Bean Processing

Dry Bean Processing – Adding value for producers

Colin Fairweather, CEO, Facet Engineering

Dry beans are considered an important field crop in South Africa as a relatively low-cost high protein source and its range of nutritional benefits. Many farmers are recognizing the value of dry beans, as despite the labour-intensive production requirements involved, they can deliver good returns.

Adding value to these highly sought-after products is achieved with a specialized Dry Bean Processing Plant, which removes around 95% of impurities, leaving the product ready to sell to the market or for further preparation processing. With the inclusion of an additional electronic sorting equipment, this figure can be increased to as high as 99% clean. In this article, we highlight briefly how we achieve this process.

Cleaning after harvesting

Like most grains and pulses, dry beans need to be cleaned once harvested in order to remove dirt, impurities and other foreign particles. Dry beans are generally very dirty post-harvest, and the process of cleaning beans typically requires pre-cleaning and fine cleaning before the product can be stored. A Grain Cleaner is used for both pre-cleaning and fine cleaning and works using a system of vibrating screens combined with aspiration to remove impurities.

The pre-cleaning or pre-separating process involves separating by particles based on size, removing the larger impurities such as pods, sticks and leaves from the beans that are smaller in size. It is important to note that although pre-cleaning separates out the larger impurities, there is still a significant amount of foreign matter that will pass through during this stage.

For best results it is recommended that fine cleaning then follows. This involves the separation and removal of smaller impurities such as dust, sand and other small particles, referred to as ‘fines’. Bean splits are also removed during this process.

Once the beans have undergone the fine cleaning process, the product is relatively clean. However, the beans will not yet be ready for bagging as some impurities will still be present, including stones and underdeveloped grains that are similar in size and weight as the dry beans.

In farming regions where stones are prevalent, Destoners are a critical component in bean processing. These machines are highly effective in separating product based on density – so stones, kernels or fragments of metal similar in size but heavier will easily be removed.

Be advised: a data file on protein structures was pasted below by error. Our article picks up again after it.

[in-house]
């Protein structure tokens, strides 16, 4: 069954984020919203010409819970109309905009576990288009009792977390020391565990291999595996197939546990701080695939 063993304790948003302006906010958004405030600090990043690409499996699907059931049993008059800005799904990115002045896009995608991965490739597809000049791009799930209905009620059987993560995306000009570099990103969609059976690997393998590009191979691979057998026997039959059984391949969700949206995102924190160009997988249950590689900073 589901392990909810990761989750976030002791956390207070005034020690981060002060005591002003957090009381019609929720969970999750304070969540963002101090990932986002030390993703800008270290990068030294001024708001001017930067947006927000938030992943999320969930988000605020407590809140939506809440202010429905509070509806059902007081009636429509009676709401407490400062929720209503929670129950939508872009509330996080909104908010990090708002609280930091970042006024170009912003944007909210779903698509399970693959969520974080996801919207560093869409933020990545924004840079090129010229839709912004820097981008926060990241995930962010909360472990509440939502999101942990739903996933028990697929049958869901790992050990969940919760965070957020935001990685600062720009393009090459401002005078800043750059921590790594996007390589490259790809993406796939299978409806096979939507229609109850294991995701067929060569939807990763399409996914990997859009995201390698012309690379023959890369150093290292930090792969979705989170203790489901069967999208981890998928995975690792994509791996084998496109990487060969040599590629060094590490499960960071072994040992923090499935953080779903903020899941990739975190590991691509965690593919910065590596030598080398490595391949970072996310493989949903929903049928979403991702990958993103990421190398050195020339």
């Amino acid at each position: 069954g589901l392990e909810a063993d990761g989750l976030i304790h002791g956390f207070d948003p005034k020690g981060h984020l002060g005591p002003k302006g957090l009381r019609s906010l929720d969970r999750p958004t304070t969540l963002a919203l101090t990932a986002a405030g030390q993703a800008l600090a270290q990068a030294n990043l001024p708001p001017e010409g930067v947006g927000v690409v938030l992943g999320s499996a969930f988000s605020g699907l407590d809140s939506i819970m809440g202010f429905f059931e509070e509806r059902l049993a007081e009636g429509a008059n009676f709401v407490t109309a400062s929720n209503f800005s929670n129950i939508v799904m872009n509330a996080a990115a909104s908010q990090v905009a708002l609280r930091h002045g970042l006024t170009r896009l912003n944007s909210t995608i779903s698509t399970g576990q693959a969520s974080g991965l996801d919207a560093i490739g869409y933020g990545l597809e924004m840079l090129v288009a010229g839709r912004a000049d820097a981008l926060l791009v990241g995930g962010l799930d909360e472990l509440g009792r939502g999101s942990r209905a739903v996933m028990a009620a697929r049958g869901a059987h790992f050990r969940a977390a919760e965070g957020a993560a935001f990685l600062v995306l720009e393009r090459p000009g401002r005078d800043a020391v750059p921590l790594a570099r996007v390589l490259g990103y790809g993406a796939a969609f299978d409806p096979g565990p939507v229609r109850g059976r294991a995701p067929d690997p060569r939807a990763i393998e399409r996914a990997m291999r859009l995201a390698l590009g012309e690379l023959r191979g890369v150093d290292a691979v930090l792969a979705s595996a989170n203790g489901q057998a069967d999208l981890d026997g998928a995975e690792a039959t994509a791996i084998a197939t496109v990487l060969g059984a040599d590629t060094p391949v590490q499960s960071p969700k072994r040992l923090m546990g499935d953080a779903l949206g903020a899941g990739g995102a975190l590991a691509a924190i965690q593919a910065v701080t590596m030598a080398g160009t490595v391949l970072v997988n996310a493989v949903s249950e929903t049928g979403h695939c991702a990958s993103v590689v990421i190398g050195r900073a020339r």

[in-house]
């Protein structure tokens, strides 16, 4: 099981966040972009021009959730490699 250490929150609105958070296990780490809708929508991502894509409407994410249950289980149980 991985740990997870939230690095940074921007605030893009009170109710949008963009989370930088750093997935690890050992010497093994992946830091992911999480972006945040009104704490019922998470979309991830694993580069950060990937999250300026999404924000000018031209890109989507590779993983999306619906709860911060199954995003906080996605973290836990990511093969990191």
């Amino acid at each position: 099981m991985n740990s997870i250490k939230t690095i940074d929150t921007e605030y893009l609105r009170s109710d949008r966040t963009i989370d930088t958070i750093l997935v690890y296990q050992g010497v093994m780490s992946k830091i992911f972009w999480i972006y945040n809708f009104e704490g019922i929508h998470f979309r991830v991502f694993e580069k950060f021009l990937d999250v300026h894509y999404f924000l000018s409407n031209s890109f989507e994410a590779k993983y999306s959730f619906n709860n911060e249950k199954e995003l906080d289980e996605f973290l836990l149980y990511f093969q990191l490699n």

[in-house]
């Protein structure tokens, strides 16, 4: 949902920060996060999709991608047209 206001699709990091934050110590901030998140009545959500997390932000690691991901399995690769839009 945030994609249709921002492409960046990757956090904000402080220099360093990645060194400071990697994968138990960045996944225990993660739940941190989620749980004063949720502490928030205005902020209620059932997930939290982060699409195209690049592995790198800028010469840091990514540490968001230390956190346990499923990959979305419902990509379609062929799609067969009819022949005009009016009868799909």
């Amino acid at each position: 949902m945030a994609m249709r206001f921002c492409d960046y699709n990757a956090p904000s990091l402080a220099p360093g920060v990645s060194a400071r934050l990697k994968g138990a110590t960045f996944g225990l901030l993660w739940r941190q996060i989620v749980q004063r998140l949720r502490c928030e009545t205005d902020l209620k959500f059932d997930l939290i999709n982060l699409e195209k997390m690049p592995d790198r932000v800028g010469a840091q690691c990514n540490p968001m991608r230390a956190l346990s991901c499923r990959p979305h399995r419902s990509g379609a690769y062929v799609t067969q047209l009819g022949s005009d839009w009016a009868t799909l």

Dry beans are considered quite fragile and during processing often incur breakage and splits. It is for this reason that gentle handling and conveying is required to minimize damage to the product. 

Gentle handling is vital to maintain product integrity and minimize breakage wherever possible. To this end, the our Swing Tray Elevator, or pivoting bucket elevator has been designed to do exactly that. Tubular belt conveyors are another example of gentle handling conveyors, that gently transport grains and beans with minimal impact on the product.

Product Grading and sorting

Grading and sorting of dry beans is an important step in the process to ensure uniformity in the quality of the final product. This is where a Gravity Table or Densimetric Table comes in. The main function of a gravity table is to efficiently separate out high quality product from poor quality product (this includes damaged, immature, half grains) and any debris that may have passed through previous processes.

Separating by colour is the final step in the sorting process. Electronic Colour Sorters separate product based on colour differences and are usually found near the end of the processing line, after mechanical separations have removed the impurities of similar size and density. Colour sorters detect the colour or optical properties of a product, and with the use of pneumatic ejection drives, separate out the product with colour that does not fall within the acceptable colour range required.

Proper sorting by size, weight and colour enables the producer to effectively grade the dry beans and affords the opportunity to then sell the higher-grade product for a higher price. Once sorting and grading are complete, the beans can then be bagged and stored for additional processing that may take place further down the value chain.

If you are looking to set up a Dry Bean or Grain Processing Plant, Contact Us directly to discuss your product handling and process capacity requirements.

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